Reply by Charles Wilson

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Posted on Overhead pin router

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Charles Wilson

18 posts in 3771 days

#1 posted 02-26-2013 02:16 AM

Here is a quick shot of one of my routers. Old iron for sure, but still has a lot of life left in it.


I don’t have any pictures of the jigs I use,most of the time I just run one up as needed.
An important thing to remember is the relationship of the “pin to the bit. A pin with the exact diameter as the cutter is the easiest place to start.
1. trimming an overhanging veneer to a substrate. (use a starting block clamped to the table)
2. a fast and easy way to cut evenly spaced dadoes for shelves or dividers.(tack strips or blocks the the underside of an oversize piece of MDF using your parts as spacers for an exact fit the using stops or clamps to secure workpiece to the other side.)
3.using the same concept tack scrap to the underside of a workpiece to define cutouts or recesses for inlays or hardware.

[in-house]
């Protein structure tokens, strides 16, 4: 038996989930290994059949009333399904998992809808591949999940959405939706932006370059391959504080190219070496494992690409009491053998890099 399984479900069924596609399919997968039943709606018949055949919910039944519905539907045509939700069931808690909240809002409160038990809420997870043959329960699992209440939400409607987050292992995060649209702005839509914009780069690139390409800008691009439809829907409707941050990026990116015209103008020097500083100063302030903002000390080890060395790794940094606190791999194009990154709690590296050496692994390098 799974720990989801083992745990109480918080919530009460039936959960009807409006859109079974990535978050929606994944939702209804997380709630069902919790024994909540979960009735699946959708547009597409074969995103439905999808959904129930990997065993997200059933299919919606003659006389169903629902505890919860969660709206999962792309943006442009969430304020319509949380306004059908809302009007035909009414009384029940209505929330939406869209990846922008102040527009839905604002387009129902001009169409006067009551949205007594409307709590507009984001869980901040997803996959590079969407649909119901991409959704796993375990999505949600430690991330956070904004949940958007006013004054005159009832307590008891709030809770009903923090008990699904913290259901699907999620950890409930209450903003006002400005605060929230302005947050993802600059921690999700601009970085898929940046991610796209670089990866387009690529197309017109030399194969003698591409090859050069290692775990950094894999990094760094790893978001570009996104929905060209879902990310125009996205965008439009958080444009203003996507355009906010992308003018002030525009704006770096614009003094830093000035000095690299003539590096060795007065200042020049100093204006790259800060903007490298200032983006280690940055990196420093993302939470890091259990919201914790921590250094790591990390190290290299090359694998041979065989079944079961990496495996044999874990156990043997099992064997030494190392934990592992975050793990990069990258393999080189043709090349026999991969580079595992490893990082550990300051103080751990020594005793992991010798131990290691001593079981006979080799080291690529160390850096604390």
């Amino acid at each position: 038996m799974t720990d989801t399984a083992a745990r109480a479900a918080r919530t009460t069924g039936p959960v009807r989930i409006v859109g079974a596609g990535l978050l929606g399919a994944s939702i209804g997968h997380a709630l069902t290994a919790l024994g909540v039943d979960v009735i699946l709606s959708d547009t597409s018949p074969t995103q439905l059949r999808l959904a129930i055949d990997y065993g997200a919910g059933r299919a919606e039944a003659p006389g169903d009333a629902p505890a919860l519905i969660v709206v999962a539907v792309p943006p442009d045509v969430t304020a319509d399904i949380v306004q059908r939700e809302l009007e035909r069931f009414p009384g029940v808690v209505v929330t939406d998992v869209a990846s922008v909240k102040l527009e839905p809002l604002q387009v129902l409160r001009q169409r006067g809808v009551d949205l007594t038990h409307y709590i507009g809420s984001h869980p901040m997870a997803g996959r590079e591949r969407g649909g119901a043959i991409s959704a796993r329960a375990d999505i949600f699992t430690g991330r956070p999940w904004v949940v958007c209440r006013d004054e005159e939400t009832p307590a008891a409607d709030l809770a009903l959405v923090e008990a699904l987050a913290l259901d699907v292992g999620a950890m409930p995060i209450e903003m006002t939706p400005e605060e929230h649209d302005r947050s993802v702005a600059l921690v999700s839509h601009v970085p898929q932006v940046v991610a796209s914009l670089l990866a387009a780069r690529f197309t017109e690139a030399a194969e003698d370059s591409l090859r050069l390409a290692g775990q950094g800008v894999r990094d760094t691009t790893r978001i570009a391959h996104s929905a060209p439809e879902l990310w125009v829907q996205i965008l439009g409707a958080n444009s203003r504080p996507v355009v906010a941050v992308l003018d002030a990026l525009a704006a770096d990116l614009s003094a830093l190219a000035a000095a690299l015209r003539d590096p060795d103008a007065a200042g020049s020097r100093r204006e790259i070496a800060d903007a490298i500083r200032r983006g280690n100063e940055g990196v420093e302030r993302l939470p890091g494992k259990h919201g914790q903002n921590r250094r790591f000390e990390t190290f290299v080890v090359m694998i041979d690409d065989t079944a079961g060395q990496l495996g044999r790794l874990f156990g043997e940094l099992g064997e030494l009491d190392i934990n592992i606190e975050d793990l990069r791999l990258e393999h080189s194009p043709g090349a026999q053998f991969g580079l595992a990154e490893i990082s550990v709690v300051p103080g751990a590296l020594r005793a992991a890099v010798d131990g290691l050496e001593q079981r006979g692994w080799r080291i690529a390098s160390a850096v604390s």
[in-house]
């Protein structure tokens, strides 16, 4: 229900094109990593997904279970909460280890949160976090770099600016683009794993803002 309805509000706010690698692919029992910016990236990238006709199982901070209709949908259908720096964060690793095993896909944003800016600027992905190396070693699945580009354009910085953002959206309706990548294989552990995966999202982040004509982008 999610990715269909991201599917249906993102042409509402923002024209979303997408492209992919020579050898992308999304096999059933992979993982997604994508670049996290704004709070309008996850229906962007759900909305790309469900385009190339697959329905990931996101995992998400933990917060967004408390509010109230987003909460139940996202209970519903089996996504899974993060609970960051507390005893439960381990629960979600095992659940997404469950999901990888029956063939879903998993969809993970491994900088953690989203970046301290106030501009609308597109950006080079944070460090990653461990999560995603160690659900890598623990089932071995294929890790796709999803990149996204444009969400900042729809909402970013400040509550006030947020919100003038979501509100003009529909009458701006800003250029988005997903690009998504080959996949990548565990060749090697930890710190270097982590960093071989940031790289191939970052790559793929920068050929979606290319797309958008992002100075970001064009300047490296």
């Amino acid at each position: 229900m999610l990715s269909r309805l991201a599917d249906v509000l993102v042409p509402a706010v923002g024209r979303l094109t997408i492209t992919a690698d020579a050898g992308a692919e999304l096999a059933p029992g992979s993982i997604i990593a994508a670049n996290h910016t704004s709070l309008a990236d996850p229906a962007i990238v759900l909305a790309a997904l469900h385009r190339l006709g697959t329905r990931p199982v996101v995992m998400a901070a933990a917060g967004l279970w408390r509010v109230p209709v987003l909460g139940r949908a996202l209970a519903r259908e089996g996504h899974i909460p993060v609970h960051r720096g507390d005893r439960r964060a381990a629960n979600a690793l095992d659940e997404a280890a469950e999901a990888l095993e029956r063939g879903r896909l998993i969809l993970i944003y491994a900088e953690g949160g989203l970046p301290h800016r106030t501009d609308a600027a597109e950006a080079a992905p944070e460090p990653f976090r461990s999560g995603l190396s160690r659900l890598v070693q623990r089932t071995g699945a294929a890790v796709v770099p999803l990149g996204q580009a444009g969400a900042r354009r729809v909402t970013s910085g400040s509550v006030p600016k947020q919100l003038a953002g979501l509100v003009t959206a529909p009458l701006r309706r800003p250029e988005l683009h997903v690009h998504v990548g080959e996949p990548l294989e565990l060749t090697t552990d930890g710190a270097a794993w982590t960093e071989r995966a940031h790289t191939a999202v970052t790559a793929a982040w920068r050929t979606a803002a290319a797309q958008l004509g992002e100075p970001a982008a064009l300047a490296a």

Now if you change the bit to pin relationship by using a smaller pit than bit ,instant rabbit or stepped cut. Take that a little further and mortices and inlays can be cut with the same template.

A fence clamped to the table allows many joint type cuts dado grooves etc. Adding spacers to the fence setup allows evenly spaced or uneven spaced cuts to be made quickly, I use this for making fluted pilasters for furniture or door casing.

If you have any specific tasks in mind, let me know and I will try and take some pics or video to better explain.


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